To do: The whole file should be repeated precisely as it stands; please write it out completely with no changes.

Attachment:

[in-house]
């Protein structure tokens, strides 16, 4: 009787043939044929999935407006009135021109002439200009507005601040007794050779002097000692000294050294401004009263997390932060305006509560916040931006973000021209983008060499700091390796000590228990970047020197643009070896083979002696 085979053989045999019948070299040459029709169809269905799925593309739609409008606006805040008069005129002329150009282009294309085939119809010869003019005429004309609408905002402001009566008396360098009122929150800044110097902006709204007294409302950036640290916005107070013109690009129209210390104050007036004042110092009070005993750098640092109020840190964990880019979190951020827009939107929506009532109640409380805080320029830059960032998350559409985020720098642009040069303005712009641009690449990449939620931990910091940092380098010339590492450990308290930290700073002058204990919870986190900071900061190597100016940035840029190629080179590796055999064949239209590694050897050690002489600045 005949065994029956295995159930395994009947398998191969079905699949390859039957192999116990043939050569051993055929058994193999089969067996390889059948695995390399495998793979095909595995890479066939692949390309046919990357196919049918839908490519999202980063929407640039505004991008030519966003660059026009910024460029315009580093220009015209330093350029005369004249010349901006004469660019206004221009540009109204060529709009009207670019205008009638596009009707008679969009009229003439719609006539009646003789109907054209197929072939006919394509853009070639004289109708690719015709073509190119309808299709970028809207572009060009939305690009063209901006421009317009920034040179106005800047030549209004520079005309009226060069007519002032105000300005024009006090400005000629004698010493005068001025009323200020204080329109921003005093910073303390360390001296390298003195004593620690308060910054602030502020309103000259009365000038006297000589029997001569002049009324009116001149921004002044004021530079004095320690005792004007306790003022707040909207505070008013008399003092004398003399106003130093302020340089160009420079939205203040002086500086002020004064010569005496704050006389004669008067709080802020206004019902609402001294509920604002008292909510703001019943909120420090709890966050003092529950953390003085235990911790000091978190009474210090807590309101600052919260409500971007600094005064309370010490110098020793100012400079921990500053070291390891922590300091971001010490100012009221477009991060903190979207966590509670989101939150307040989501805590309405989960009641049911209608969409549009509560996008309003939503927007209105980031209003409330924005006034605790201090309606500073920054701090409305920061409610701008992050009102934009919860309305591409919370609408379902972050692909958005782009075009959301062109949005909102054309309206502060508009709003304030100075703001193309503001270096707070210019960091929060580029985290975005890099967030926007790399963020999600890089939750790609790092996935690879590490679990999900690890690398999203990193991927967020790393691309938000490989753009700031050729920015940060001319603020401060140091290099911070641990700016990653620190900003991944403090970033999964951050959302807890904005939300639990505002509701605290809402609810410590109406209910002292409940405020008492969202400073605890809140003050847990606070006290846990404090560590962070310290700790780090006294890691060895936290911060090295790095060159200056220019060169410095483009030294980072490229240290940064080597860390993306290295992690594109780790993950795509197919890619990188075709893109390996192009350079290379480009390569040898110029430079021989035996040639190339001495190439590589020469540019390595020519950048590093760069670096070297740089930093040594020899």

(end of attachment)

[in-house]
């Protein structure tokens, strides 16, 4: 009787043939044929999935407006009135021109002439200009507005601040007794050779002097000692000294050294401004009263997390932060305006509560916040931006973000021209983008060499700091390796000590228990970047020197643009070896083979002696 085979053989045999019948070299040459029709169809269905799925593309739609409008606006805040008069005129002329150009282009294309085939119809010869003019005429004309609408905002402001009566008396360098009122929150800044110097902006709204007294409302950036640290916005107070013109690009129209210390104050007036004042110092009070005993750098640092109020840190964990880019979190951020827009939107929506009532109640409380805080320029830059960032998350559409985020720098642009040069303005712009641009690449990449939620931990910091940092380098010339590492450990308290930290700073002058204990919870986190900071900061190597100016940035840029190629080179590796055999064949239209590694050897050690002489600045 005949065994029956295995159930395994009947398998191969079905699949390859039957192999116990043939050569051993055929058994193999089969067996390889059948695995390399495998793979095909595995890479066939692949390309046919990357196919049918839908490519999202980063929407640039505004991008030519966003660059026009910024460029315009580093220009015209330093350029005369004249010349901006004469660019206004221009540009109204060529709009009207670019205008009638596009009707008679969009009229003439719609006539009646003789109907054209197929072939006919394509853009070639004289109708690719015709073509190119309808299709970028809207572009060009939305690009063209901006421009317009920034040179106005800047030549209004520079005309009226060069007519002032105000300005024009006090400005000629004698010493005068001025009323200020204080329109921003005093910073303390360390001296390298003195004593620690308060910054602030502020309103000259009365000038006297000589029997001569002049009324009116001149921004002044004021530079004095320690005792004007306790003022707040909207505070008013008399003092004398003399106003130093302020340089160009420079939205203040002086500086002020004064010569005496704050006389004669008067709080802020206004019902609402001294509920604002008292909510703001019943909120420090709890966050003092529950953390003085235990911790000091978190009474210090807590309101600052919260409500971007600094005064309370010490110098020793100012400079921990500053070291390891922590300091971001010490100012009221477009991060903190979207966590509670989101939150307040989501805590309405989960009641049911209608969409549009509560996008309003939503927007209105980031209003409330924005006034605790201090309606500073920054701090409305920061409610701008992050009102934009919860309305591409919370609408379902972050692909958005782009075009959301062109949005909102054309309206502060508009709003304030100075703001193309503001270096707070210019960091929060580029985290975005890099967030926007790399963020999600890089939750790609790092996935690879590490679990999900690890690398999203990193991927967020790393691309938000490989753009700031050729920015940060001319603020401060140091290099911070641990700016990653620190900003991944403090970033999964951050959302807890904005939300639990505002509701605290809402609810410590109406209910002292409940405020008492969202400073605890809140003050847990606070006290846990404090560590962070310290700790780090006294890691060895936290911060090295790095060159200056220019060169410095483009030294980072490229240290940064080597860390993306290295992690594109780790993950795509197919890619990188075709893109390996192009350079290379480009390569040898110029430079021989035996040639190339001495190439590589020469540019390595020519950048590093760069670096070297740089930093040594020899």